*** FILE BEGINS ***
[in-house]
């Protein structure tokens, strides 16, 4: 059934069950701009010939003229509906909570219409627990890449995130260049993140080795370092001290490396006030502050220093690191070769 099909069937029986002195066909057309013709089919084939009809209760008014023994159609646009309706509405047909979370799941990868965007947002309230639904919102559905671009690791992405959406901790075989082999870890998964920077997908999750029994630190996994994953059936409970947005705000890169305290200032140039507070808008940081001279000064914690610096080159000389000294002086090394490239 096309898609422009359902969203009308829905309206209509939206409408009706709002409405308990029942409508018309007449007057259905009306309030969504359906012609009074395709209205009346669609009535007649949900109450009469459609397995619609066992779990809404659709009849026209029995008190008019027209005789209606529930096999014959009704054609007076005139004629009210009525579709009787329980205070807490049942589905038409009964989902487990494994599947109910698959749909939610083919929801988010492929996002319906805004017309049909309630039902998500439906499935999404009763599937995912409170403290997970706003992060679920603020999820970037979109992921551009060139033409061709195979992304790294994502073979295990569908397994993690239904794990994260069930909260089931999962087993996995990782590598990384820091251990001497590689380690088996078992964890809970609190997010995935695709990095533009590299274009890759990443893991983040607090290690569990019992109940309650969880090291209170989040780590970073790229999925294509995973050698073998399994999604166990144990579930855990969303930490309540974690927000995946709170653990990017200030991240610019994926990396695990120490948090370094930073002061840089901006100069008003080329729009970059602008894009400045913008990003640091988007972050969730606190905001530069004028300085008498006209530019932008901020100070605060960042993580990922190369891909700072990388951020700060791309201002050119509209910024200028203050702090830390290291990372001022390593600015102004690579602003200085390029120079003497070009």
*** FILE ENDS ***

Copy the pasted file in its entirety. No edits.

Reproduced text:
[in-house]
């Protein structure tokens, strides 16, 4: 059934069950701009010939003229509906909570219409627990890449995130260049993140080795370092001290490396006030502050220093690191070769 099909069937029986002195066909057309013709089919084939009809209760008014023994159609646009309706509405047909979370799941990868965007947002309230639904919102559905671009690791992405959406901790075989082999870890998964920077997908999750029994630190996994994953059936409970947005705000890169305290200032140039507070808008940081001279000064914690610096080159000389000294002086090394490239 096309898609422009359902969203009308829905309206209509939206409408009706709002409405308990029942409508018309007449007057259905009306309030969504359906012609009074395709209205009346669609009535007649949900109450009469459609397995619609066992779990809404659709009849026209029995008190008019027209005789209606529930096999014959009704054609007076005139004629009210009525579709009787329980205070807490049942589905038409009964989902487990494994599947109910698959749909939610083919929801988010492929996002319906805004017309049909309630039902998500439906499935999404009763599937995912409170403290997970706003992060679920603020999820970037979109992921551009060139033409061709195979992304790294994502073979295990569908397994993690239904794990994260069930909260089931999962087993996995990782590598990384820091251990001497590689380690088996078992964890809970609190997010995935695709990095533009590299274009890759990443893991983040607090290690569990019992109940309650969880090291209170989040780590970073790229999925294509995973050698073998399994999604166990144990579930855990969303930490309540974690927000995946709170653990990017200030991240610019994926990396695990120490948090370094930073002061840089901006100069008003080329729009970059602008894009400045913008990003640091988007972050969730606190905001530069004028300085008498006209530019932008901020100070605060960042993580990922190369891909700072990388951020700060791309201002050119509209910024200028203050702090830390290291990372001022390593600015102004690579602003200085390029120079003497070009």